If lost, please return this bike to Mathew…

We also asked Matt himself for a few words. Here’s what he said: “The XS came to me by default. A mate owed me money and so I took a couple of bikes from him that he had sitting around. He used to ride this one lots but had taken bits off it and neglected it badly for years. It took me a year or so of researching before I was ready to give her a shot. I had not done a Jap bike before so this was a first. I stripped it completely, thought about rephasing the motor but didn’t, so I just freshened her up and gave the box and clutch a once over.”

“I wanted it to have a flat tracker shape so I remade the rear frame section, and altered a fibreglass seat section so that my mate Paul B could re-fibreglass a tailsection for me. Many new parts were sourced from Mike’s XS in the states and also from the XS Club in New South Wales. I repainted it in a style I hoped was a combination of 1970’s track racing and Yamaha original graphics. I did it twice but was really happy with the final scheme. I had the bike wired by a close mate Matt in sydney and then I set about running it in. It surprised me how smooth it was in the motor and the gear change too. I hope Rob is enjoying it!”

No smart-alec summary from us. Just a quick observation on the bike. Of all the beautiful bikes that we’ve had through the Pipeburn photo studio, this one takes the cake for patina. Hopefully you can see it in the shots, but the thing is so beautifully aged it made us stare in amazement. From the sun faded tank, to the burns on the exhausts and the sweet matt finish on the rims – this bike had “real” in spades. Matt, we’re not exactly what black magic you have eminating from those greasy hands of yours but we’re glad you do what you do. Can’t wait to see the next one.





  • Assholewelder

    No bullshit just bike. I like it!!!!

  • habib

    so how much did he pay for it?

  • Karl Zuber

    "Australia's king of customs"
    that sounds like a brown nose comment with no back-up. Who crowned him that?
    Nice bikes by machine but they don't come close to Von Daz's blown Triumphant to start with and there are probably half a dozen other custom builders that would argue that claim.

  • Paddy

    I agree with Zuber. What makes this guy the King? I checked his website out and it's about as chaotic as can be. I can only find a few bikes the guys done, and while they were all nice they were not great by any stretch. And that Xs650 is not quite prime-time for Pipeburn. I wouldn't pay more than 4 grand US for that bike if that much!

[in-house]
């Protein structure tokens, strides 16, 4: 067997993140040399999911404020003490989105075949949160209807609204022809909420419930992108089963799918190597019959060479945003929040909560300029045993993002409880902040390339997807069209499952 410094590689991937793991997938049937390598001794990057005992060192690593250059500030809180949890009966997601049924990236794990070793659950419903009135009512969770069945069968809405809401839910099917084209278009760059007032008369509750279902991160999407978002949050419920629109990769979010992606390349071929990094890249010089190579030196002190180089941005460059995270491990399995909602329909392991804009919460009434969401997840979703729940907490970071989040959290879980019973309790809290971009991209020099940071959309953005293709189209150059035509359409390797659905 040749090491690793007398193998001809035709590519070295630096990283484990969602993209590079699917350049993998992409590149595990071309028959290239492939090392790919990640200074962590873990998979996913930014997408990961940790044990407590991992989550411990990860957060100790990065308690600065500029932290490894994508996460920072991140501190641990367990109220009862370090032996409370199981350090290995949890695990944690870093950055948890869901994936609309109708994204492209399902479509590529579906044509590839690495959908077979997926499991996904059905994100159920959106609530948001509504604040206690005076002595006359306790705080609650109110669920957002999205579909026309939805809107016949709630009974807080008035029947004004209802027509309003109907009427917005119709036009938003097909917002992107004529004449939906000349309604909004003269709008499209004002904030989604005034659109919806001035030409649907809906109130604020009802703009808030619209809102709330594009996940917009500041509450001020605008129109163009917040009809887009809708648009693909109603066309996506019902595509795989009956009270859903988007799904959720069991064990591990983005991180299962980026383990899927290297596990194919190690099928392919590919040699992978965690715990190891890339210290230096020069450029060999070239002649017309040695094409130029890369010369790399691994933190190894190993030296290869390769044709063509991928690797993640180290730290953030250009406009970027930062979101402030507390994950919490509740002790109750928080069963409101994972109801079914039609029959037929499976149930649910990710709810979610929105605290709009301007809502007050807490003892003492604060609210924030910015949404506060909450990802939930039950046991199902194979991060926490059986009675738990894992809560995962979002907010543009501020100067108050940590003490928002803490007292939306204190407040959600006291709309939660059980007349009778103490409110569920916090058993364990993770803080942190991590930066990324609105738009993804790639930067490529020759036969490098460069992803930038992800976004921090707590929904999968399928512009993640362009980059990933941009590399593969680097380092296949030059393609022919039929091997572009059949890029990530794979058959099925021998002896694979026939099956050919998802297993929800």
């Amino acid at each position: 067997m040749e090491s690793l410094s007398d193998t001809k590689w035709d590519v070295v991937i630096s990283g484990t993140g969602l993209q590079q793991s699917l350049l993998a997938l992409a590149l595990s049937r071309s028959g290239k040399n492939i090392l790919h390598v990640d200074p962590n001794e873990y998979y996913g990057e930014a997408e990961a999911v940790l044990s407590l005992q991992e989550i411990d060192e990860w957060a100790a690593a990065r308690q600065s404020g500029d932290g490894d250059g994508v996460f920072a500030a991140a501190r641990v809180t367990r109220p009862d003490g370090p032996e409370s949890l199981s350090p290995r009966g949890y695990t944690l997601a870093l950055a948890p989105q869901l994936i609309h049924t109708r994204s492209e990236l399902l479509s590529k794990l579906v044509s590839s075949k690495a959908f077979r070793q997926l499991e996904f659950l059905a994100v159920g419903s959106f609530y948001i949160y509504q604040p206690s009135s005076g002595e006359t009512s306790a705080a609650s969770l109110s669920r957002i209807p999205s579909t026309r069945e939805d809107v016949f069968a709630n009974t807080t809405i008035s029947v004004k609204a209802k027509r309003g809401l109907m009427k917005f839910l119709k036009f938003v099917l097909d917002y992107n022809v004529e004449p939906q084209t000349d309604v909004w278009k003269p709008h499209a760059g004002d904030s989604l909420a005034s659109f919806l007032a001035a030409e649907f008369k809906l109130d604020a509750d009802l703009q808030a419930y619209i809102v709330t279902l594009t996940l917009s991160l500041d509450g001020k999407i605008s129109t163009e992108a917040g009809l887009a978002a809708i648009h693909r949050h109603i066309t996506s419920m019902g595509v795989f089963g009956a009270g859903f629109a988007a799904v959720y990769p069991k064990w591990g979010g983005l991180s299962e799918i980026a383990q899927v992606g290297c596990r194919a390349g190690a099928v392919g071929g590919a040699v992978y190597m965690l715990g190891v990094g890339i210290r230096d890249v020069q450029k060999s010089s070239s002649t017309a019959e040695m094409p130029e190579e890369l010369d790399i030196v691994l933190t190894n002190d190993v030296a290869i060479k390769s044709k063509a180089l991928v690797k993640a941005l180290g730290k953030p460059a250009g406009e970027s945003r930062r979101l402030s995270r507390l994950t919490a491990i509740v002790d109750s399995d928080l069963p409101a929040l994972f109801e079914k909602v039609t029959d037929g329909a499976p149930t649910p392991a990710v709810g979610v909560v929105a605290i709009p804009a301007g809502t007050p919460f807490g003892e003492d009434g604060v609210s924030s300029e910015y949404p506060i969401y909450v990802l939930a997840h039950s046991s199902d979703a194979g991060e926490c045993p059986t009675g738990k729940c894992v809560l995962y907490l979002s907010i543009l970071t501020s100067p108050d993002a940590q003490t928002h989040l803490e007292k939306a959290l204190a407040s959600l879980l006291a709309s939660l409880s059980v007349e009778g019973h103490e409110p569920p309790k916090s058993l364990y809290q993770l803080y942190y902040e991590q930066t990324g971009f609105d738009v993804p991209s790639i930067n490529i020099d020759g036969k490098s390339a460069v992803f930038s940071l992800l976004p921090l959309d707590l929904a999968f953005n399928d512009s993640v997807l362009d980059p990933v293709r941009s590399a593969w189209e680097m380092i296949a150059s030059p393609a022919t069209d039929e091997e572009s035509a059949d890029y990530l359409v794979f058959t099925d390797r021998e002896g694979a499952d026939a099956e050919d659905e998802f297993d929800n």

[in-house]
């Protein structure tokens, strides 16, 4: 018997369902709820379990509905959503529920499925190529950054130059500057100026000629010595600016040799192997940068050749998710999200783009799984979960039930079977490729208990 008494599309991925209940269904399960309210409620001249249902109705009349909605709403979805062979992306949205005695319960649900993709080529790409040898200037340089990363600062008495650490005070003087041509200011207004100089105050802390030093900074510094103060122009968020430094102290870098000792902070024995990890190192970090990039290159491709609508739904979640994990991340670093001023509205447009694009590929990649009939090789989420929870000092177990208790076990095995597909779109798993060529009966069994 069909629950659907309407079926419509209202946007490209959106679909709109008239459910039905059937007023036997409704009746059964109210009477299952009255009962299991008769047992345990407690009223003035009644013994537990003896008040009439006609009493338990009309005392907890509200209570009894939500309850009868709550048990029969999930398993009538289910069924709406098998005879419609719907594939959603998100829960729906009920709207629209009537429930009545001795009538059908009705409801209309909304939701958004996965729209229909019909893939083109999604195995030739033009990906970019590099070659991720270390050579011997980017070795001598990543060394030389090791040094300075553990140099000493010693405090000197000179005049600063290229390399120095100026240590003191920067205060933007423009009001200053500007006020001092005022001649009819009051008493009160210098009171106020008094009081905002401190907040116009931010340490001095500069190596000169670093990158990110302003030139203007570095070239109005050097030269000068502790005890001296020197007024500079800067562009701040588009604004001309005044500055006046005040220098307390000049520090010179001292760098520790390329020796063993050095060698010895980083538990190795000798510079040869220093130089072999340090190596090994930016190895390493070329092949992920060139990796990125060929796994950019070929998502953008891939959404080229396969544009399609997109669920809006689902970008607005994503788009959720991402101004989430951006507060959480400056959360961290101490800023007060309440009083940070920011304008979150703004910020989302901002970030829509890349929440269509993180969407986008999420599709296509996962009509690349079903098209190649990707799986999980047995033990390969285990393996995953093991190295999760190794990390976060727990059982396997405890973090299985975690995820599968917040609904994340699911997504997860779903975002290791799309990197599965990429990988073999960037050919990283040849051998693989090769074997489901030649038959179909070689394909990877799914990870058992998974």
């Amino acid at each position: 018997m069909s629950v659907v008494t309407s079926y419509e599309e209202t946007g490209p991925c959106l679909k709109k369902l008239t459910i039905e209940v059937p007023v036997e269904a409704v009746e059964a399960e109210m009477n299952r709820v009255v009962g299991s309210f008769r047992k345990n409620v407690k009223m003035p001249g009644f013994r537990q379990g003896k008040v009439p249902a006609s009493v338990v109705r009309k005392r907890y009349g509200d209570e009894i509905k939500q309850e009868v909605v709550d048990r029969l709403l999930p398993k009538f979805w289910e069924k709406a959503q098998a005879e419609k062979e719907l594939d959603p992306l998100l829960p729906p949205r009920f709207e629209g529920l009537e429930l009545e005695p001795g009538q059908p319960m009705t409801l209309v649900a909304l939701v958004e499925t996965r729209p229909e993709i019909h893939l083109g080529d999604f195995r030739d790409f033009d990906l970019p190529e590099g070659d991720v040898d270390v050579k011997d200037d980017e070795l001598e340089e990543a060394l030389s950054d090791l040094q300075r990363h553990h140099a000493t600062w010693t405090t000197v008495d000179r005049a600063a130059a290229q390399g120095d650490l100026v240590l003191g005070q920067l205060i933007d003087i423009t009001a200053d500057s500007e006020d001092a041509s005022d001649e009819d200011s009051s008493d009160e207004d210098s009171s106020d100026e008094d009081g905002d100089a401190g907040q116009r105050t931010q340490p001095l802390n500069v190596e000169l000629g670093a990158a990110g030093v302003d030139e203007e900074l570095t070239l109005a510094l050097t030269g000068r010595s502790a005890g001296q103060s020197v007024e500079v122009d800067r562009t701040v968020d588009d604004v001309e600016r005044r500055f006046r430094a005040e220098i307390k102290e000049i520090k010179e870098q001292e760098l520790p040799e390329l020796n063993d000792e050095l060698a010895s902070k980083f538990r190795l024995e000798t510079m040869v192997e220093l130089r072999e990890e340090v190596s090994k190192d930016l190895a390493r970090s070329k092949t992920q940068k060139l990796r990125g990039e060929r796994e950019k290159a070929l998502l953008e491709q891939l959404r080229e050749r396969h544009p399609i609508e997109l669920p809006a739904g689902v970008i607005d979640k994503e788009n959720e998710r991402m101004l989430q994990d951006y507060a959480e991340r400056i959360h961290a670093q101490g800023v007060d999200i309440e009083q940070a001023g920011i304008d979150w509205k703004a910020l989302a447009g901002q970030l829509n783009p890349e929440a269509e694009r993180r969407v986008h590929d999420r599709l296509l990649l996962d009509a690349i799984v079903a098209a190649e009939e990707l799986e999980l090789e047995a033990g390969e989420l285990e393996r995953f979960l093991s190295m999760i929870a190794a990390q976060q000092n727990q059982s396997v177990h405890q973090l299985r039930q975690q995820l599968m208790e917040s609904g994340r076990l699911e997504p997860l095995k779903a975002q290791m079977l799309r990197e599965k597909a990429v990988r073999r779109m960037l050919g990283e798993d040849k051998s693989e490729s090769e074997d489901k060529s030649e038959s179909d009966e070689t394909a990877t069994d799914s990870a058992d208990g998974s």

• Gloo

    Looks like loads of fun. I used to race at Ascot in the mid/late 70's and I remember being on the line sitting next to many of these snorting Yamahas. Roberts' (Kenny) success on them really inspired a lot of riders to ride these. I rode XR750s, and these Yamahas really had their own thing going. You had to ride them differently than the XR. Generally lighter, they were great on the TT tracks as well. Some of these bikes were rephased, and the sound of those things was incredible! Had a sortof Indy car snarl about them.

    This one here is a nice homage to the breed. I don't find it to be too awfully unique, but it is a nice rendition. The Champion style rear seat looks good. Like the 80's style streetbike headlight too. So it's a nice addition to the masses of XS650 trackers out there.

    Clean, nice job. Owner seems to really love his new bike, too. Hard to beat happy!

    :)

  • http://www.machineshed.blogspot.com matt machine

    id probably agree with zuber too…funny he mentioned daz though….the "made at machine" and "78 numbers" were painted by daz and the wiring was done by matt joyce both mates in sydney who i dont get to hang out with as much as id like having moved to the country. both blokes knock out amazing customs.

    im glad rob loves the bike…when i spoke with him on the phone after he bought it a realised it had gone to a cool bloke who would take care of it.

    im not too much into hating these days just bikes.

    cheers blokes for the feature…means a lot to me…

    matt

  • http://www.pipeburn.com Andrew

    Thanks Matt. Gracious to a tee as always. Unlike some of our commenters…

  • joe blo

    hey Paddy, its not a website its a blog…… i can see your a real details man.

  • http://www.returnofthecaferacers.com Tonup